The term “summer camp” has a new meaning for some lucky young people attending a series of weeklong programs right here in Savannah this month: they’re being introduced to the fascinating world of computers and technology — and being encouraged to pursue careers in these rapidly-expanding areas.
There may be no swimming or field games in these camps, but students from the fourth grade through high school are being taught to create original computer animations and games, build and program robots, and go on actual GPS treasure hunts (called “small scale geocaching”).
Hosted by the Savannah campus of Georgia Tech, these Creative Technology Camps are funded by a $5,000 seed grant from Georgia Tech’s own Computer Science Department. The purpose of the grant is to increase offerings of both formal (school based) and informal (camp and club based) computer science programs throughout Georgia.
While computer science continues to be a high-demand job field, in Georgia only 421 students took advanced placement tests in computer science in 2007, as compared with 16,144 students in history, 14,218 in English, and 6,087 in calculus.
Students in all three camps at Georgia Tech-Savannah are being introduced to computer programming with “Scratch,” which was developed at MIT. With Scratch students learn computer programming concepts while creating two-dimensional animations and computer games. And because Scratch is free, participants can download and use the software at home.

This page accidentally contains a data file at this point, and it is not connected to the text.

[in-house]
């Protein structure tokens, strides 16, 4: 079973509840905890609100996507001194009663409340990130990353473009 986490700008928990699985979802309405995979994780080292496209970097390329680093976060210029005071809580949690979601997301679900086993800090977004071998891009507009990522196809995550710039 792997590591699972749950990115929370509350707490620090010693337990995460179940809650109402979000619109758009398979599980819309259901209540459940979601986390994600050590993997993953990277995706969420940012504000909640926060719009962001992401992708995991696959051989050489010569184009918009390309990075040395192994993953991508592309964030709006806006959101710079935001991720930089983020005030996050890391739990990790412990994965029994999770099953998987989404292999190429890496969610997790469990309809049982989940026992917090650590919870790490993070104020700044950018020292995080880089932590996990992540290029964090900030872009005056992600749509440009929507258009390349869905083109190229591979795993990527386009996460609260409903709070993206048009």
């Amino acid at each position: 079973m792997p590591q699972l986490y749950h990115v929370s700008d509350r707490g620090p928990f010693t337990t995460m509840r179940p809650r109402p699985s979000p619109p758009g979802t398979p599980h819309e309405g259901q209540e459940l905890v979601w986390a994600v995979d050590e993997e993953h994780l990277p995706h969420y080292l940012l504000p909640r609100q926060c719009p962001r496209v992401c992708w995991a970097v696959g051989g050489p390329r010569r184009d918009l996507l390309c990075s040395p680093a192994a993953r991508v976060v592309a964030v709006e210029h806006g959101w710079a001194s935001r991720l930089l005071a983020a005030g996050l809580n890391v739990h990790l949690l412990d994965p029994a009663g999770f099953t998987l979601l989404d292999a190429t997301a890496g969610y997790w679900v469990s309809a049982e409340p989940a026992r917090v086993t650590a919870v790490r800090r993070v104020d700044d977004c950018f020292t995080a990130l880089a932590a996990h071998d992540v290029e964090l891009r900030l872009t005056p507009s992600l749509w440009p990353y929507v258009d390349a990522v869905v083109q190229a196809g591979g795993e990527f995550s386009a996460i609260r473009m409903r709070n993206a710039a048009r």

The middle school and high school camps then move from the two-dimensional animation to a three-dimensional program called “Alice” developed at Carnegie Mellon. Alice introduces students to more complex programming in a user friendly, “drag-and-drop” environment. And, like Scratch, Alice is also available online without cost.
In addition to computer animation, the three camps involve working with robots of varying complexity.
Grade school and middle school groups program and manipulate LEGO robots, with elementary students beginning with pre-assembled robots and middle school students building their robots from scratch.
High school students will work with Vex robots, the systems featured in the 2007-08 FIRST Tech Challenge. From basic navigation to incorporation of sensors, students explore problem solving, mechanical design and programming techniques. After mastering these topics, students choose the creative technology media of their choice and complete final projects, to then share at a presentation to their fellow campers.
For information contact Julie Sonnenberg-Klein, project director at Georgia Tech-Savannah, at 966-7922, or visit www.coastalkidsrobotics.org.